Sunday, April 7, 2013

Added Sugar - Recommendations and How Much is TOO Much?

Lately, the question I've been getting more than any other is, "How much sugar should I consume?" Well, the truth is a little gray, but what we're primarily talking about is added sugar...not the sugar found in fruits or other whole foods.

I adapted my "added sugar" tip board from a health fair awhile ago to help point you in the right direction. As always, direct your questions to:

-      Now added to more foods/beverages than ever before
o  May be a contributing to the rise in obesity and other health problems
-      Added sugar provides NO nutritional value, but added to boost flavor, as a preservative, as a bulking agent in baked goods, to balance the acidity in foods containing tomatoes, and to fuel fermentation to (helps bread rise)
-      Sugar is a carbohydrate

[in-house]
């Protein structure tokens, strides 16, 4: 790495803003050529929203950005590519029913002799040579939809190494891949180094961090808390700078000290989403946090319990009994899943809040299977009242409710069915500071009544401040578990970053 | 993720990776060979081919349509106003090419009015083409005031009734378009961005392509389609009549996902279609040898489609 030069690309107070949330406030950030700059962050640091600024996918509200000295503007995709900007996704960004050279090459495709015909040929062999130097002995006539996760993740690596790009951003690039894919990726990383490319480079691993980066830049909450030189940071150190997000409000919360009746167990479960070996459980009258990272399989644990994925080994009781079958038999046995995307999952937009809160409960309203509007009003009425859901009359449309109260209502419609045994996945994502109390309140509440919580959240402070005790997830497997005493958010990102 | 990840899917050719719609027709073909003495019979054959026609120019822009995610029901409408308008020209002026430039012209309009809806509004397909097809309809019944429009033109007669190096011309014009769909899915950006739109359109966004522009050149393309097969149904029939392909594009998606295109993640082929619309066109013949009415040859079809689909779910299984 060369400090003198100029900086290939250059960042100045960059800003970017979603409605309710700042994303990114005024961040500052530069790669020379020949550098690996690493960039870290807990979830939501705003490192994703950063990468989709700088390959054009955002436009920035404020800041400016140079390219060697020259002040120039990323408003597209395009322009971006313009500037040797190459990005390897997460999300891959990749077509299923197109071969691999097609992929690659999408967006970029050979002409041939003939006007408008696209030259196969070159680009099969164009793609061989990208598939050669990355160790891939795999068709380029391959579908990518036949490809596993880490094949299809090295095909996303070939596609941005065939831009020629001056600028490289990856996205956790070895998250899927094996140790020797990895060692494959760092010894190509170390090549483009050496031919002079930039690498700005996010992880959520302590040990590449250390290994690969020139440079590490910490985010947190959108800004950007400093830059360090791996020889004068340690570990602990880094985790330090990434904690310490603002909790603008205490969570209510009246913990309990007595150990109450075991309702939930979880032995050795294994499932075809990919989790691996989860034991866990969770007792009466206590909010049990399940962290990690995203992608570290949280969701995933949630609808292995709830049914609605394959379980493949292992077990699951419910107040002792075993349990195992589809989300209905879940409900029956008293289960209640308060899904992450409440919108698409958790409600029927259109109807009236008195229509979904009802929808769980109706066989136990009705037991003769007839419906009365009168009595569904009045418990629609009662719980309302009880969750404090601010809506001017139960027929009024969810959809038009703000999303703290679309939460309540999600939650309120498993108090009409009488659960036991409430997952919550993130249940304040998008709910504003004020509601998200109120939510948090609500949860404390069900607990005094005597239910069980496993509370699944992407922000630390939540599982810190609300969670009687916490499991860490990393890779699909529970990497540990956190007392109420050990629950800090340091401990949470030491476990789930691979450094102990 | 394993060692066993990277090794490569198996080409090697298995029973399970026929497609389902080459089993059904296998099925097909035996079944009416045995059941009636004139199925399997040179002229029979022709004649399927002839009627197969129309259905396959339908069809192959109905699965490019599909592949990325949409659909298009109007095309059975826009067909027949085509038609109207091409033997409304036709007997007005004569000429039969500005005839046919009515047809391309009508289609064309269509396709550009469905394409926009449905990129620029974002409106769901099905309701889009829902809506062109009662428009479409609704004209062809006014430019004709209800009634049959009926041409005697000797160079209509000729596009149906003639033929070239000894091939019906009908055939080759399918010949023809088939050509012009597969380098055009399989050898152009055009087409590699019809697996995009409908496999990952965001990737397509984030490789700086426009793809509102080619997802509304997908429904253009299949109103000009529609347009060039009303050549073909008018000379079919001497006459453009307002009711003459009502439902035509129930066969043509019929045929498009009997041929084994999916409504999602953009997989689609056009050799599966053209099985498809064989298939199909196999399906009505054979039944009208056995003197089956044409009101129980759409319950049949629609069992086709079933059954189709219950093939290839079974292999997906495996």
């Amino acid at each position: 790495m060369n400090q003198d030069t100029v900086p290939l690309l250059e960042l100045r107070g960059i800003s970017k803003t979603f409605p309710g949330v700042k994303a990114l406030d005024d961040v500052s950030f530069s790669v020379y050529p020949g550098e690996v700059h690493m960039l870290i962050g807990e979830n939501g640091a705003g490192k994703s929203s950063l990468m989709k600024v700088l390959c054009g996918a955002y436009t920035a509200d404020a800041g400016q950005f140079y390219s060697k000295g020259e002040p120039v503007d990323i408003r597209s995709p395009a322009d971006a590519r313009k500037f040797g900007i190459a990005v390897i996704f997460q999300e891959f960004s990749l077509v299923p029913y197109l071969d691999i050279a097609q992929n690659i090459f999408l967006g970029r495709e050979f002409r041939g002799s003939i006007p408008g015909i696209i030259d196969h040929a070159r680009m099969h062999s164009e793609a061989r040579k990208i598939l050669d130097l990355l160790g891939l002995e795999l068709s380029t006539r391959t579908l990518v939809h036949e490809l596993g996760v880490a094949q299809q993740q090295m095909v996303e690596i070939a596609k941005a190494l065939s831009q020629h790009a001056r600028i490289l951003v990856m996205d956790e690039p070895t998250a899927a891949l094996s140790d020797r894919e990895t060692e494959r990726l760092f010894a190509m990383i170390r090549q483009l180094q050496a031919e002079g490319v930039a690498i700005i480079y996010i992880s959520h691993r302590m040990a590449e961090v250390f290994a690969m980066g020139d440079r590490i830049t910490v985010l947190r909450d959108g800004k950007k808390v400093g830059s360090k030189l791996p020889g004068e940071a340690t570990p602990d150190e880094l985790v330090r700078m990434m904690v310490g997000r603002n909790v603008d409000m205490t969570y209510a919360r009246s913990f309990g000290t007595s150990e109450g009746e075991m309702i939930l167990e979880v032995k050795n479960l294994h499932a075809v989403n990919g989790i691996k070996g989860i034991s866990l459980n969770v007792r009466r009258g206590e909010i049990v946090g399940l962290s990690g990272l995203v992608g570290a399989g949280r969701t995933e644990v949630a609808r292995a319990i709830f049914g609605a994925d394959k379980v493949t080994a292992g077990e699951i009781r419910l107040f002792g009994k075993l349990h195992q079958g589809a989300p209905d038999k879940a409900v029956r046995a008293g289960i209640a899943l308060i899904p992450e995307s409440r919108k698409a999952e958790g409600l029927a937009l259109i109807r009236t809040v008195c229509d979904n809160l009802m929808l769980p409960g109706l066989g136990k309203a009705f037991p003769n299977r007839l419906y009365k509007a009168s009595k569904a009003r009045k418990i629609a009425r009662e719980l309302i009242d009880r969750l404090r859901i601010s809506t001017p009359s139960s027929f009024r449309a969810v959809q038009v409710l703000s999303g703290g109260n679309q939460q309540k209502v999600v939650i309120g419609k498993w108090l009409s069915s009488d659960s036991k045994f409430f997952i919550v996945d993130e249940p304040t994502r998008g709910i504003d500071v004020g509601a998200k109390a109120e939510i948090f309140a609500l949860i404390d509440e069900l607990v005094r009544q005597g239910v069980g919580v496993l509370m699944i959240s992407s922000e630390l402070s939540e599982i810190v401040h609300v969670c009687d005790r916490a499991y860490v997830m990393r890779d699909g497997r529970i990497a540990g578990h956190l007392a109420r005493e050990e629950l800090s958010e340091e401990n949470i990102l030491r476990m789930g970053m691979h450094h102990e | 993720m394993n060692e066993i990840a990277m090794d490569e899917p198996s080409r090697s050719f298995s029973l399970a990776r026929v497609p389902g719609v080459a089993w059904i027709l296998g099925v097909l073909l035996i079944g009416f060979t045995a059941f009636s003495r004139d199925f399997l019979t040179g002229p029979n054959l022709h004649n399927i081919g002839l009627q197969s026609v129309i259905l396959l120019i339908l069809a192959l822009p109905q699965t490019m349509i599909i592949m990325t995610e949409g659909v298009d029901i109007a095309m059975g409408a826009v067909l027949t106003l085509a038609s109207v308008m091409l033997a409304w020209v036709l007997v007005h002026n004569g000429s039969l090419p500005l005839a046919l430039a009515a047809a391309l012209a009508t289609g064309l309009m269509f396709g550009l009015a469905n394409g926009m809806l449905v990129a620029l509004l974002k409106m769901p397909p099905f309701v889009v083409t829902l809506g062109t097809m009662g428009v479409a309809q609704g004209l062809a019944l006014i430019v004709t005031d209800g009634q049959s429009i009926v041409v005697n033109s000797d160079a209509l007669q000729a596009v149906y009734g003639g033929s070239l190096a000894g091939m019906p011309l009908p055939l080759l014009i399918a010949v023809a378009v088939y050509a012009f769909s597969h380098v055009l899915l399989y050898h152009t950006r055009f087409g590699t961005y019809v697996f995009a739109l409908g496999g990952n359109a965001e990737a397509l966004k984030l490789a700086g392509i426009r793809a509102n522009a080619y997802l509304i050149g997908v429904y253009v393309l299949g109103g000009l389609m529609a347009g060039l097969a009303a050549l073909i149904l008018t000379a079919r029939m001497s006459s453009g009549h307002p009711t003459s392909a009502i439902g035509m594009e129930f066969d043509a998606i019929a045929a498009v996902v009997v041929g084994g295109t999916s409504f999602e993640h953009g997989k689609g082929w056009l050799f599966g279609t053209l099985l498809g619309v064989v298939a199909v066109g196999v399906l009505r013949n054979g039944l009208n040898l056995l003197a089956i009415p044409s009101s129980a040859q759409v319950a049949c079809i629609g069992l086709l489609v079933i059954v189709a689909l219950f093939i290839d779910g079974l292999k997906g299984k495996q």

o  Your body uses carbohydrates as it's main source of energy
§  Turns into glucose and uses what it needs for energy right away, stores the rest until needed
o  Naturally occurring sugar tend to be low on the glycemic index, having minimum effect on your blood sugar
o  Added sugars are high on the glycemic index, causing your blood sugar to spike
 Daily Recommended Amount
Natural sugar (fruit, starchy vegetables) is not concerning, but added sugar has no nutritional value and only adds calories. The American Heart Association recommends limiting your added sugars to:
Women: 6 teaspoons or 100 calories
Men: 9 teaspoons or 150 calories

Risks of Added Sugar
-     Energy Dense and Nutritionally Lacking
o  Weight gain common
o  Increased weight contributes to diabetes, heart disease, etc.
o  Added sugar foods lack a lot of vitamins and minerals
-     Increased Triglyceride Levels
o  Increases risk of heart disease
-     Tooth Decay

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